Accountability for grid computing systems

Wonjun Lee, Purdue University

Abstract

Accountability is an important security property of distributed systems. It assures that every action executed in the system can be traced back to some entity. Accountability is even more crucial for assuring the safety and security in grid computing systems. Grid computing systems provide a vast amount of computing resources such as computing power, data storage, and network bandwidth. However, to date no comprehensive approach to accountability exists for the increasingly complex grid environments, wherein the number of users and the types of resources are large, diverse, and heterogeneous. Our work addresses this inadequacy by developing a comprehensive accountability system driven by policies and supported by accountability agents. In this thesis, we first discuss the key elements of our accountability framework and types of accountability data obtained in two strategies. We introduce accountability policy that specifies which data to collect and when to collect them, and more importantly how to coordinate data collection among different administrative domains. We then show that the proposed strategies can be realized upon accountability policy by sharing it among accountability agents. ^ In order to guarantee full accountability without conflicts when the policy is shared, the enforced accountability policies should be adapted based on the different risk levels of jobs and the different significance levels of a node. The support of flexible policies helps protect grid computing systems against malicious jobs, by increasing the level of accountability. To enable support of adaptable accountability policies, we propose a profile-based policy selection mechanism. This mechanism uses profiles of each job and node and considers node's capability to determine the level of accountability policy for the job and the node. We show how this mechanism can adapt the accountability policies, while at the same time achieving at least a minimum level of accountability. ^ Accountability data collected by the accountability agents according to the flexible accountability policies provides a basis for analyzing resource usage and finding bottlenecks and detecting security breaches. Additionally, data concerning user activities and actions enables mechanisms for timely identifying malicious users of faulty nodes and helping administrators to take proper defensive actions. In this thesis, we show how accountability data can be used to detect distributed denial of service attacks performed by exploiting resources made available by grid systems to suspend mission-critical websites or the grid itself and then to protect systems from these attacks. We present two approaches for protecting against attacks targeting sites outside or inside the grid. ^ In the thesis, we also describe a fully operational implementation of our accountability system and report the results from extensive experimental evaluations of it. Our experiments, carried out using the Emulab [1] test-bed, demonstrate that the implemented system is efficient and scalable for grid systems consisting of large numbers of resources and users. In addition, our experiments show that our system efficiently detects the distributed denial of service attacks and is effective in protecting the normal jobs.^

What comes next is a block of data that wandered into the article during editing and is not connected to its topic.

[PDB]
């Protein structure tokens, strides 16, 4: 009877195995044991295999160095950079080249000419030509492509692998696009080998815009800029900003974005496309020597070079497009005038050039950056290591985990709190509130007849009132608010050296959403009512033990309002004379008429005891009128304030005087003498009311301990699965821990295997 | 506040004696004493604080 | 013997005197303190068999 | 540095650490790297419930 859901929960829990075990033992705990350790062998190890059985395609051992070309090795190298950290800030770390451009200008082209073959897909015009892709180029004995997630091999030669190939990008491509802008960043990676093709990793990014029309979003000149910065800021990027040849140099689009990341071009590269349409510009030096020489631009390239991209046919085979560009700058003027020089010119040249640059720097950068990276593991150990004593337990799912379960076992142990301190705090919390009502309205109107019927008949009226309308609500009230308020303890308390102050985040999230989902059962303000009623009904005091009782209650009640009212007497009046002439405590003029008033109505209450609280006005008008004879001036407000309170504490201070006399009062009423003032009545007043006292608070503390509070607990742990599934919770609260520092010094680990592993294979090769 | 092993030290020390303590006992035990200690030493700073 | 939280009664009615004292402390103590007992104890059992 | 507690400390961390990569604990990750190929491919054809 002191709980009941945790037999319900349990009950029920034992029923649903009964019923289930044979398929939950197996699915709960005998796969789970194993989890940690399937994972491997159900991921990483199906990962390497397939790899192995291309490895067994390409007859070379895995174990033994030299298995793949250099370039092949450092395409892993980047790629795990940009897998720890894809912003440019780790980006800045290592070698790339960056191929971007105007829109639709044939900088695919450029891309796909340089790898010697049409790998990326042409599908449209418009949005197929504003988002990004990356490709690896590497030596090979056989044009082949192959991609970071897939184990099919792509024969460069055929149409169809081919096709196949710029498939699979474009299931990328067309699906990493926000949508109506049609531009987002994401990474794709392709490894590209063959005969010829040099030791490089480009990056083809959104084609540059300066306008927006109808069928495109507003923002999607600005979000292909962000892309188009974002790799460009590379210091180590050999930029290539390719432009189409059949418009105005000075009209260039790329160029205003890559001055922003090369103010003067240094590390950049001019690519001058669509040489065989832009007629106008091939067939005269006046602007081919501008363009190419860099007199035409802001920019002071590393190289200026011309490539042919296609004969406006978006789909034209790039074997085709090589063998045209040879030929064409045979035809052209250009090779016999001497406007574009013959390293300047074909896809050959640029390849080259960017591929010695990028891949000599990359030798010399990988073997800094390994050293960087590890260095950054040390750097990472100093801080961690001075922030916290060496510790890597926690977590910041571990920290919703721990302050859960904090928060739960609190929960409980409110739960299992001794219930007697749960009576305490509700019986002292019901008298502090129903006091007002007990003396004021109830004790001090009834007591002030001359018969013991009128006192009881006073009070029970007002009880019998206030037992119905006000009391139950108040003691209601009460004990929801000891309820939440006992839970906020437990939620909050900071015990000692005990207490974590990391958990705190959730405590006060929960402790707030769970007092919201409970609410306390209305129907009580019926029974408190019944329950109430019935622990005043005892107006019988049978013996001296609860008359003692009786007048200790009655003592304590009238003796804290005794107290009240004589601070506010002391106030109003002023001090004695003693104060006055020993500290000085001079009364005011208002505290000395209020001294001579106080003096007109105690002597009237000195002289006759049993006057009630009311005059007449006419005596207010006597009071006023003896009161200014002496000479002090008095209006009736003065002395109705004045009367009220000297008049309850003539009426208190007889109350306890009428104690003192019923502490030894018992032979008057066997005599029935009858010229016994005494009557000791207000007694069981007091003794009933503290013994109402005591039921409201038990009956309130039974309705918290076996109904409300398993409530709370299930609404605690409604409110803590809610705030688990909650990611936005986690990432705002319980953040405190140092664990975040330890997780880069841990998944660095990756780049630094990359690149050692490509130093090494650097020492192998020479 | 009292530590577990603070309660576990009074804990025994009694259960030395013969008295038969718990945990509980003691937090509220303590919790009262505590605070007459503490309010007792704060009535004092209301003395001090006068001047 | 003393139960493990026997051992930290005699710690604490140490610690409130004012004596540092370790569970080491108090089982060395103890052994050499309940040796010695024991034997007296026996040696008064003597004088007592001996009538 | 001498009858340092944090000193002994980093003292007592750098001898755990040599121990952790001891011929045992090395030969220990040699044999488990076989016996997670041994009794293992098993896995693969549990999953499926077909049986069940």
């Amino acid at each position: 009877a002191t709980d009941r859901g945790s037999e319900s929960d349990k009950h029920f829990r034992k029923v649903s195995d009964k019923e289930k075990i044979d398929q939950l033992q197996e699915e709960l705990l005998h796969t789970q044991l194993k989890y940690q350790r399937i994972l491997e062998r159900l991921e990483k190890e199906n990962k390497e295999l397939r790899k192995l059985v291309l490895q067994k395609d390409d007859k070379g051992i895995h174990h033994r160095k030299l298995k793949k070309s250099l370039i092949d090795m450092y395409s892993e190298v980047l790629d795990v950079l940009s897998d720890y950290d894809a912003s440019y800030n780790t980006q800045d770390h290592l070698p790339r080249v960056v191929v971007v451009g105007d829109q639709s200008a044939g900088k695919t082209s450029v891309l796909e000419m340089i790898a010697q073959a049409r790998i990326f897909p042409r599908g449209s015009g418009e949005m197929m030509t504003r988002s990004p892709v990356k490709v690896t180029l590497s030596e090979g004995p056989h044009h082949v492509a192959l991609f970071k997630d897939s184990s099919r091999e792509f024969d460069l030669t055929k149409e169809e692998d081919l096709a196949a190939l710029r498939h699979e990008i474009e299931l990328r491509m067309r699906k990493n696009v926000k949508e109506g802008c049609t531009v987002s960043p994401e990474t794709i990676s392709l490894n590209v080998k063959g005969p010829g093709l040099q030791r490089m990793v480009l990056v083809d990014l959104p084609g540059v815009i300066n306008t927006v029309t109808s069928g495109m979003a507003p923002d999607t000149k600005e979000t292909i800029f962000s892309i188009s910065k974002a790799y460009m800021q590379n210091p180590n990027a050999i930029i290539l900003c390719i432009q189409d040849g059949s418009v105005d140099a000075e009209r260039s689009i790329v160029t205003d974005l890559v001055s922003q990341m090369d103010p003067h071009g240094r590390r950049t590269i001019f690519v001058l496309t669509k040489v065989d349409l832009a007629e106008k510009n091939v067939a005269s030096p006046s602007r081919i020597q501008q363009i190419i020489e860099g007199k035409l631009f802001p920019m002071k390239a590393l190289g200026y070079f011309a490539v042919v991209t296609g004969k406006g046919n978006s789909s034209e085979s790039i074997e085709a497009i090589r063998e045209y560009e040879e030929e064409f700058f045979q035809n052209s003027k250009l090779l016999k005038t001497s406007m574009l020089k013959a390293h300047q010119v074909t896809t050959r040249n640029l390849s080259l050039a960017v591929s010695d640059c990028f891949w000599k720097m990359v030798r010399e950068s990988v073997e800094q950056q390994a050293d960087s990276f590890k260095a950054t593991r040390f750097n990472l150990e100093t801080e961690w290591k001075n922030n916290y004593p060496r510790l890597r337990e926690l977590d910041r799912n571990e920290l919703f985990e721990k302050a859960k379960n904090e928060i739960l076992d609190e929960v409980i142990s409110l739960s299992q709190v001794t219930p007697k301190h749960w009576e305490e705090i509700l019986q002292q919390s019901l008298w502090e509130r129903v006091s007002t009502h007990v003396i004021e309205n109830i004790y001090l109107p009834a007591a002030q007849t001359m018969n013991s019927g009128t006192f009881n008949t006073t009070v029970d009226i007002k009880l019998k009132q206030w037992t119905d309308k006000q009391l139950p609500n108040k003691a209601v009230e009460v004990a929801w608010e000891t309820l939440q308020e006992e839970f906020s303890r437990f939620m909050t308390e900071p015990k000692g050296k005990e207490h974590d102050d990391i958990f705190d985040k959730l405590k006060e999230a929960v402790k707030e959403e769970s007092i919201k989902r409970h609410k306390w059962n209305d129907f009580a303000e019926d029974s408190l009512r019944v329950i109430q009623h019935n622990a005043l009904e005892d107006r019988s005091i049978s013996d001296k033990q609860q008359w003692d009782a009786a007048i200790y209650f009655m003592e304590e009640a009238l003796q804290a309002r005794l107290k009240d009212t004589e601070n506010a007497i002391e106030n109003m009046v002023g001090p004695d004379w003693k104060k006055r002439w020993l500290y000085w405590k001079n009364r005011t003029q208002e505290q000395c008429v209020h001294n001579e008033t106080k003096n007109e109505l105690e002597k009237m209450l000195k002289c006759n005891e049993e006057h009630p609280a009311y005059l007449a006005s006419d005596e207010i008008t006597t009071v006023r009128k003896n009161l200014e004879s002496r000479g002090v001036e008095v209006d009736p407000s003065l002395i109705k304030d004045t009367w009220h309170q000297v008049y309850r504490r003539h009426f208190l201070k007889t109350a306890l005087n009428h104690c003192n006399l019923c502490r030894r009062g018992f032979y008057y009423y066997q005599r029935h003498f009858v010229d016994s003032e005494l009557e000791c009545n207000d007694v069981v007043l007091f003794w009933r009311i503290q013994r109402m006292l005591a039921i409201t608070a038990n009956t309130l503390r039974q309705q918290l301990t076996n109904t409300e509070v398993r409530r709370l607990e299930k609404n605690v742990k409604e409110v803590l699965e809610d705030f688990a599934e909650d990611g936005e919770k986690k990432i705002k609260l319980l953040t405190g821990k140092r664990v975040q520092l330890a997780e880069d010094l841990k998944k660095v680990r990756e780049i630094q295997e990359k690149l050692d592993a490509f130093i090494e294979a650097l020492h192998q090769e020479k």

Degree

Ph.D.

Advisors

Elisa Bertino, Purdue University.

Subject Area

Engineering, Computer|Computer Science

Off-Campus Purdue Users:
To access this dissertation, please log in to our
proxy server
.

Share

COinS